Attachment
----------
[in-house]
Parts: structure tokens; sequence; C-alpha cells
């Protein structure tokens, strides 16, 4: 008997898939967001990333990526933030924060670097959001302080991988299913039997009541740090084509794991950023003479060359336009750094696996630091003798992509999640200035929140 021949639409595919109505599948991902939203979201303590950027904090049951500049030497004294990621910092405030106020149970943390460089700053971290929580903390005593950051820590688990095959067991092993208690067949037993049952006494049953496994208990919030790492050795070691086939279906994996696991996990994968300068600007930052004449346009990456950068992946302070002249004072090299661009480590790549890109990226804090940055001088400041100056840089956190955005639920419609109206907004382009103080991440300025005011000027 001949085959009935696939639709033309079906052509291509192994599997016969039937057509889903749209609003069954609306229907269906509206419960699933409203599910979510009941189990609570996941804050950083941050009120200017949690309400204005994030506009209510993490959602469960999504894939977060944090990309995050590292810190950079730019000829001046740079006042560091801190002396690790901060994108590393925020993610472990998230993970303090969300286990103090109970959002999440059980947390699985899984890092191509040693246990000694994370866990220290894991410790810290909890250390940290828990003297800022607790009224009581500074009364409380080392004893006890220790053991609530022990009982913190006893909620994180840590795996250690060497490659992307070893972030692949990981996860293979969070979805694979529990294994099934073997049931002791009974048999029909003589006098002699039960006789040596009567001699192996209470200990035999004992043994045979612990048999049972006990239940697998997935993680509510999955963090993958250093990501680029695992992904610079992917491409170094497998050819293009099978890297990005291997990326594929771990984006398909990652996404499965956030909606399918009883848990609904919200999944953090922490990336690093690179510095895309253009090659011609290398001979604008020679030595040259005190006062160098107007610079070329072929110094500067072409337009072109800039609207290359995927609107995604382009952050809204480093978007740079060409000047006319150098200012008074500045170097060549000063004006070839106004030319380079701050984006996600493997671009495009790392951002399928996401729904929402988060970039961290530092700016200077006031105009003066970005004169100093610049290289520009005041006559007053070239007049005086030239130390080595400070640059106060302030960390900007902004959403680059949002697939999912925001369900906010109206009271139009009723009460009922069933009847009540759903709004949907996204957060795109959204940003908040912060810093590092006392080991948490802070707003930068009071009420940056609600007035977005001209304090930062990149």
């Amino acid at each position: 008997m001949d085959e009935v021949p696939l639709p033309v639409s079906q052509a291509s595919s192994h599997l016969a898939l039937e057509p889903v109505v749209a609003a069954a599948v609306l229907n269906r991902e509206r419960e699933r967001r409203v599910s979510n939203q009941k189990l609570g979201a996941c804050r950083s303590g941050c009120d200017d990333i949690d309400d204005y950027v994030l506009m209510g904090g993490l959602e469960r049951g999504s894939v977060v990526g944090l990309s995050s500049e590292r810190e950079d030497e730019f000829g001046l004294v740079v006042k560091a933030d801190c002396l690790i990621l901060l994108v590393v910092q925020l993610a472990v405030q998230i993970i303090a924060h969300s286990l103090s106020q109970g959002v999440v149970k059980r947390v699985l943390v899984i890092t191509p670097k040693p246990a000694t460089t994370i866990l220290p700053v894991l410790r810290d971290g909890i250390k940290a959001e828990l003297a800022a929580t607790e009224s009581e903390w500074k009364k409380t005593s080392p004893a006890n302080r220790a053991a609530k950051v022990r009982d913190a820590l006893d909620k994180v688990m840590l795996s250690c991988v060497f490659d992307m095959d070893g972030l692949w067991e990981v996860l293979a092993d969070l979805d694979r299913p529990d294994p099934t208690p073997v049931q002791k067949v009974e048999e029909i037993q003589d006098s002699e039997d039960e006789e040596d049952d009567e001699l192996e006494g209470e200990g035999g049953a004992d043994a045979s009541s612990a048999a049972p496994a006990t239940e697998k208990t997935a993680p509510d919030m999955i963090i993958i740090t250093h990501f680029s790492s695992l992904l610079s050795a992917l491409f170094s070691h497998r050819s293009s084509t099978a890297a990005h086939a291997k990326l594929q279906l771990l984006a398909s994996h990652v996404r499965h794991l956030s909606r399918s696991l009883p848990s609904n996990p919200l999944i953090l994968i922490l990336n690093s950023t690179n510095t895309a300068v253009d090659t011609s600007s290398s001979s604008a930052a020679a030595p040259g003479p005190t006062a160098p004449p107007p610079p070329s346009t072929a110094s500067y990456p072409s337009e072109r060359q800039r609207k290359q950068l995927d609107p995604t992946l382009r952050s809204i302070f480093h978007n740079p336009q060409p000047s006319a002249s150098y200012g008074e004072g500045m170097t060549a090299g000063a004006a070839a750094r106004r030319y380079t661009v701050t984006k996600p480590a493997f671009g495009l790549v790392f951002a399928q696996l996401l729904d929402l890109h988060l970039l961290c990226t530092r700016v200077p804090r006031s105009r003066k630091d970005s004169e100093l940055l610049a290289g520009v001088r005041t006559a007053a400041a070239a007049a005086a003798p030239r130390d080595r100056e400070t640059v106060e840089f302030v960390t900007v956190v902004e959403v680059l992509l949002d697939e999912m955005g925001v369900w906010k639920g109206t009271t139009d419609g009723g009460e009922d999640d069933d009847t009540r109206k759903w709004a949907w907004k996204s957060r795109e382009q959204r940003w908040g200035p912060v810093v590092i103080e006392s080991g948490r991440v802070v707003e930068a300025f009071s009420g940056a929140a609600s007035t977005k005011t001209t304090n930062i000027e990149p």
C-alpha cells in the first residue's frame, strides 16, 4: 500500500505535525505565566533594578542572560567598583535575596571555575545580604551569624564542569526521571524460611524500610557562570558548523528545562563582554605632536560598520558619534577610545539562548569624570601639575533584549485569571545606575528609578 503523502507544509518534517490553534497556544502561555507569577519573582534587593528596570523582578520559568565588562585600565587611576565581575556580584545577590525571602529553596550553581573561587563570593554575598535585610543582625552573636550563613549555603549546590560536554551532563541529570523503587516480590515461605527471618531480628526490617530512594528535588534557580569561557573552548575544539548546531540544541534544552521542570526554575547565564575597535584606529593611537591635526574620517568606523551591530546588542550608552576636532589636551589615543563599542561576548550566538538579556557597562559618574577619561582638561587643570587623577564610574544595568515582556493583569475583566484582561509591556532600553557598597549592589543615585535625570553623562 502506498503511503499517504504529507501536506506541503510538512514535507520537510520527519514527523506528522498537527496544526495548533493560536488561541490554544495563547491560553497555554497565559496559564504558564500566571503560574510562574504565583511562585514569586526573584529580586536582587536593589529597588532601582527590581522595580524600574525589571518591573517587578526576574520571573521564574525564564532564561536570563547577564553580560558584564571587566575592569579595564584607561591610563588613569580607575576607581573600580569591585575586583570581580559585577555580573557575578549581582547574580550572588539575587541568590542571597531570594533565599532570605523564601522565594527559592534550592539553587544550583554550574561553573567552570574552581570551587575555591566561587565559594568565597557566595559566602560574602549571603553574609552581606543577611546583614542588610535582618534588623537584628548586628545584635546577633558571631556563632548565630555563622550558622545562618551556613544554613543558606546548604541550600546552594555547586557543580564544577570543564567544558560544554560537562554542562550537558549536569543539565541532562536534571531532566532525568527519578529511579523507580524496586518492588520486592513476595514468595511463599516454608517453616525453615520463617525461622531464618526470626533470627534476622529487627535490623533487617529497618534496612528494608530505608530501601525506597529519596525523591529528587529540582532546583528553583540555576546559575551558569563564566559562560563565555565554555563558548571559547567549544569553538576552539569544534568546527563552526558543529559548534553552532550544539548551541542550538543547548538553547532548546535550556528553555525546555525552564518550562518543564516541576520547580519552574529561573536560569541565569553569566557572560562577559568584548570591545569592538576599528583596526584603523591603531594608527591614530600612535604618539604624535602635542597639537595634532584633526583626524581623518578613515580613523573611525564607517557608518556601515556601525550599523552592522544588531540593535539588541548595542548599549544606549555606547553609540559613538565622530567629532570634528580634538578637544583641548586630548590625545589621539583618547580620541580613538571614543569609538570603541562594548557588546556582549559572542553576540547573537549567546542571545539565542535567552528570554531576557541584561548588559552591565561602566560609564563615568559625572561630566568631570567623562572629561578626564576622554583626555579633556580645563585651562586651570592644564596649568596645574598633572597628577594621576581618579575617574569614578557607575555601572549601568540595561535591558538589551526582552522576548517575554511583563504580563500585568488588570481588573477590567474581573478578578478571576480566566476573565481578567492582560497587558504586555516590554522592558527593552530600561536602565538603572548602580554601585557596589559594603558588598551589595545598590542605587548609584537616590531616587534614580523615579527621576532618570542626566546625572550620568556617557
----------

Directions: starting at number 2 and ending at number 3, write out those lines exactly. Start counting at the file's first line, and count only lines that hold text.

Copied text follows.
Parts: structure tokens; sequence; C-alpha cells
């Protein structure tokens, strides 16, 4: 008997898939967001990333990526933030924060670097959001302080991988299913039997009541740090084509794991950023003479060359336009750094696996630091003798992509999640200035929140 021949639409595919109505599948991902939203979201303590950027904090049951500049030497004294990621910092405030106020149970943390460089700053971290929580903390005593950051820590688990095959067991092993208690067949037993049952006494049953496994208990919030790492050795070691086939279906994996696991996990994968300068600007930052004449346009990456950068992946302070002249004072090299661009480590790549890109990226804090940055001088400041100056840089956190955005639920419609109206907004382009103080991440300025005011000027 001949085959009935696939639709033309079906052509291509192994599997016969039937057509889903749209609003069954609306229907269906509206419960699933409203599910979510009941189990609570996941804050950083941050009120200017949690309400204005994030506009209510993490959602469960999504894939977060944090990309995050590292810190950079730019000829001046740079006042560091801190002396690790901060994108590393925020993610472990998230993970303090969300286990103090109970959002999440059980947390699985899984890092191509040693246990000694994370866990220290894991410790810290909890250390940290828990003297800022607790009224009581500074009364409380080392004893006890220790053991609530022990009982913190006893909620994180840590795996250690060497490659992307070893972030692949990981996860293979969070979805694979529990294994099934073997049931002791009974048999029909003589006098002699039960006789040596009567001699192996209470200990035999004992043994045979612990048999049972006990239940697998997935993680509510999955963090993958250093990501680029695992992904610079992917491409170094497998050819293009099978890297990005291997990326594929771990984006398909990652996404499965956030909606399918009883848990609904919200999944953090922490990336690093690179510095895309253009090659011609290398001979604008020679030595040259005190006062160098107007610079070329072929110094500067072409337009072109800039609207290359995927609107995604382009952050809204480093978007740079060409000047006319150098200012008074500045170097060549000063004006070839106004030319380079701050984006996600493997671009495009790392951002399928996401729904929402988060970039961290530092700016200077006031105009003066970005004169100093610049290289520009005041006559007053070239007049005086030239130390080595400070640059106060302030960390900007902004959403680059949002697939999912925001369900906010109206009271139009009723009460009922069933009847009540759903709004949907996204957060795109959204940003908040912060810093590092006392080991948490802070707003930068009071009420940056609600007035977005001209304090930062990149």